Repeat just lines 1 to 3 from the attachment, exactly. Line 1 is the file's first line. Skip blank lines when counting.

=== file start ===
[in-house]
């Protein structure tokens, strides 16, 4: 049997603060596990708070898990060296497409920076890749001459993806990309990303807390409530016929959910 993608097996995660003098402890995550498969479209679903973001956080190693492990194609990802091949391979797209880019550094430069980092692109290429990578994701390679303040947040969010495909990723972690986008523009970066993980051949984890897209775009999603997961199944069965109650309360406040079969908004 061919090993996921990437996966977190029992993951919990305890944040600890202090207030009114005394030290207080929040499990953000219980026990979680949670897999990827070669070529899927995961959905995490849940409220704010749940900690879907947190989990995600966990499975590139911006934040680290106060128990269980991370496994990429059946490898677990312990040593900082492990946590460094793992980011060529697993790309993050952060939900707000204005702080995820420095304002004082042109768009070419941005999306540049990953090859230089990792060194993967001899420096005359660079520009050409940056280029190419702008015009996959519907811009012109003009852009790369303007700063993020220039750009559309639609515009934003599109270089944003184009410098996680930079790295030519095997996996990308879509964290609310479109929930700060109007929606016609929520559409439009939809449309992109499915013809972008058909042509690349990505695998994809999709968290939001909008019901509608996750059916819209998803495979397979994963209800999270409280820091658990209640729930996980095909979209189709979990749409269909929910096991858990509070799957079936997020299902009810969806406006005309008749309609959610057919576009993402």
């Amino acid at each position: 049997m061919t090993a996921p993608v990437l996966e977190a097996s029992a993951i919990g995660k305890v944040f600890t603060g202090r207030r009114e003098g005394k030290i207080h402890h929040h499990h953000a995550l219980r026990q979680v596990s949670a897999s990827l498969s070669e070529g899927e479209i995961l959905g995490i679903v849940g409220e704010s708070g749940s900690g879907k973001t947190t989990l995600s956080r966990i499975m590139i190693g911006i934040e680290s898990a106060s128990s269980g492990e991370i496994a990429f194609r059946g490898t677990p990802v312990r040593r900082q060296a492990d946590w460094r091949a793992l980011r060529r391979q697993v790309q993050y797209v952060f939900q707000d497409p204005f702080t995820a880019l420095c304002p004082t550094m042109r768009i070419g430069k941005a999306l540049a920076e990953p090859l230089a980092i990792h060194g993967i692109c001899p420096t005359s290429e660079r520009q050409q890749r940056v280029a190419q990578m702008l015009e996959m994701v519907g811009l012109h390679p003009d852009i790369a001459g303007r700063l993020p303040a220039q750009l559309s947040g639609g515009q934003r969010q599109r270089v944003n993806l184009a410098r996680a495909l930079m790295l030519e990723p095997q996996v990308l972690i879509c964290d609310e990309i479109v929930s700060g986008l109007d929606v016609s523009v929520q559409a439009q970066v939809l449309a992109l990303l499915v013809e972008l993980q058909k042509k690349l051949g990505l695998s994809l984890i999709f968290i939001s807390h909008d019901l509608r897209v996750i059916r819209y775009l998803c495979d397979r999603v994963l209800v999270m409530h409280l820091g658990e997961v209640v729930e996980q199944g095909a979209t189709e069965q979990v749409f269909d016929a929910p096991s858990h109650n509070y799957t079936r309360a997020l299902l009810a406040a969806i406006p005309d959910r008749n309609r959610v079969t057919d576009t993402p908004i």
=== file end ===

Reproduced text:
[in-house]
């Protein structure tokens, strides 16, 4: 049997603060596990708070898990060296497409920076890749001459993806990309990303807390409530016929959910 993608097996995660003098402890995550498969479209679903973001956080190693492990194609990802091949391979797209880019550094430069980092692109290429990578994701390679303040947040969010495909990723972690986008523009970066993980051949984890897209775009999603997961199944069965109650309360406040079969908004 061919090993996921990437996966977190029992993951919990305890944040600890202090207030009114005394030290207080929040499990953000219980026990979680949670897999990827070669070529899927995961959905995490849940409220704010749940900690879907947190989990995600966990499975590139911006934040680290106060128990269980991370496994990429059946490898677990312990040593900082492990946590460094793992980011060529697993790309993050952060939900707000204005702080995820420095304002004082042109768009070419941005999306540049990953090859230089990792060194993967001899420096005359660079520009050409940056280029190419702008015009996959519907811009012109003009852009790369303007700063993020220039750009559309639609515009934003599109270089944003184009410098996680930079790295030519095997996996990308879509964290609310479109929930700060109007929606016609929520559409439009939809449309992109499915013809972008058909042509690349990505695998994809999709968290939001909008019901509608996750059916819209998803495979397979994963209800999270409280820091658990209640729930996980095909979209189709979990749409269909929910096991858990509070799957079936997020299902009810969806406006005309008749309609959610057919576009993402």
């Amino acid at each position: 049997m061919t090993a996921p993608v990437l996966e977190a097996s029992a993951i919990g995660k305890v944040f600890t603060g202090r207030r009114e003098g005394k030290i207080h402890h929040h499990h953000a995550l219980r026990q979680v596990s949670a897999s990827l498969s070669e070529g899927e479209i995961l959905g995490i679903v849940g409220e704010s708070g749940s900690g879907k973001t947190t989990l995600s956080r966990i499975m590139i190693g911006i934040e680290s898990a106060s128990s269980g492990e991370i496994a990429f194609r059946g490898t677990p990802v312990r040593r900082q060296a492990d946590w460094r091949a793992l980011r060529r391979q697993v790309q993050y797209v952060f939900q707000d497409p204005f702080t995820a880019l420095c304002p004082t550094m042109r768009i070419g430069k941005a999306l540049a920076e990953p090859l230089a980092i990792h060194g993967i692109c001899p420096t005359s290429e660079r520009q050409q890749r940056v280029a190419q990578m702008l015009e996959m994701v519907g811009l012109h390679p003009d852009i790369a001459g303007r700063l993020p303040a220039q750009l559309s947040g639609g515009q934003r969010q599109r270089v944003n993806l184009a410098r996680a495909l930079m790295l030519e990723p095997q996996v990308l972690i879509c964290d609310e990309i479109v929930s700060g986008l109007d929606v016609s523009v929520q559409a439009q970066v939809l449309a992109l990303l499915v013809e972008l993980q058909k042509k690349l051949g990505l695998s994809l984890i999709f968290i939001s807390h909008d019901l509608r897209v996750i059916r819209y775009l998803c495979d397979r999603v994963l209800v999270m409530h409280l820091g658990e997961v209640v729930e996980q199944g095909a979209t189709e069965q979990v749409f269909d016929a929910p096991s858990h109650n509070y799957t079936r309360a997020l299902l009810a406040a969806i406006p005309d959910r008749n309609r959610v079969t057919d576009t993402p908004i």